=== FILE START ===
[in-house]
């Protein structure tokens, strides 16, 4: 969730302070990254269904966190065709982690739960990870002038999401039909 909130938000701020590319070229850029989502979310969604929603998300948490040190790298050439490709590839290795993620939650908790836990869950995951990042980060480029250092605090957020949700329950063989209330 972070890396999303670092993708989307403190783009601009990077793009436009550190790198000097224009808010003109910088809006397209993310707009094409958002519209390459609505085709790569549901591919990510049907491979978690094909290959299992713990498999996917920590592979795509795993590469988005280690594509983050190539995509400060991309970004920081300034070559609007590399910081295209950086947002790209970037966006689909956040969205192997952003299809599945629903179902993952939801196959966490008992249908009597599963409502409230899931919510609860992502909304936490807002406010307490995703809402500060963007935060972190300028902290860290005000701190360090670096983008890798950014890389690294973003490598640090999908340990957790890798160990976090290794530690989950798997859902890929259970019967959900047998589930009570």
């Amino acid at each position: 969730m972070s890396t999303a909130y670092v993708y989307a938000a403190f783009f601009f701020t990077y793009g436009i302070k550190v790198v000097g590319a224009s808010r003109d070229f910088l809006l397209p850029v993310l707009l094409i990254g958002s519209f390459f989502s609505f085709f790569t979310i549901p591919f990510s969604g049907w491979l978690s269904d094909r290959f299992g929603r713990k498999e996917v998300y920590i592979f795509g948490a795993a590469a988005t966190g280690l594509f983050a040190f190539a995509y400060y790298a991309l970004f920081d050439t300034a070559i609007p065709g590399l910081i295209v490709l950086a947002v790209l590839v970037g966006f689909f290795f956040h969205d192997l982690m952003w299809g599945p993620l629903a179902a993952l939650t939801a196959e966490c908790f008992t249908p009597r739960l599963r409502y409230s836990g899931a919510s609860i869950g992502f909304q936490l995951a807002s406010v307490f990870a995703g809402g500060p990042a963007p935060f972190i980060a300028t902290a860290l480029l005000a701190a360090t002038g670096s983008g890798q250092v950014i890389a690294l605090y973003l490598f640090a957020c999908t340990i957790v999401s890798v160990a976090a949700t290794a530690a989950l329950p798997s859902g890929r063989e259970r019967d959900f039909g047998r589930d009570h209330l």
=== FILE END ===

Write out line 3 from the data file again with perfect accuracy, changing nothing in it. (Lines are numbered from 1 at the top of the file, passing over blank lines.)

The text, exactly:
């Amino acid at each position: 969730m972070s890396t999303a909130y670092v993708y989307a938000a403190f783009f601009f701020t990077y793009g436009i302070k550190v790198v000097g590319a224009s808010r003109d070229f910088l809006l397209p850029v993310l707009l094409i990254g958002s519209f390459f989502s609505f085709f790569t979310i549901p591919f990510s969604g049907w491979l978690s269904d094909r290959f299992g929603r713990k498999e996917v998300y920590i592979f795509g948490a795993a590469a988005t966190g280690l594509f983050a040190f190539a995509y400060y790298a991309l970004f920081d050439t300034a070559i609007p065709g590399l910081i295209v490709l950086a947002v790209l590839v970037g966006f689909f290795f956040h969205d192997l982690m952003w299809g599945p993620l629903a179902a993952l939650t939801a196959e966490c908790f008992t249908p009597r739960l599963r409502y409230s836990g899931a919510s609860i869950g992502f909304q936490l995951a807002s406010v307490f990870a995703g809402g500060p990042a963007p935060f972190i980060a300028t902290a860290l480029l005000a701190a360090t002038g670096s983008g890798q250092v950014i890389a690294l605090y973003l490598f640090a957020c999908t340990i957790v999401s890798v160990a976090a949700t290794a530690a989950l329950p798997s859902g890929r063989e259970r019967d959900f039909g047998r589930d009570h209330l």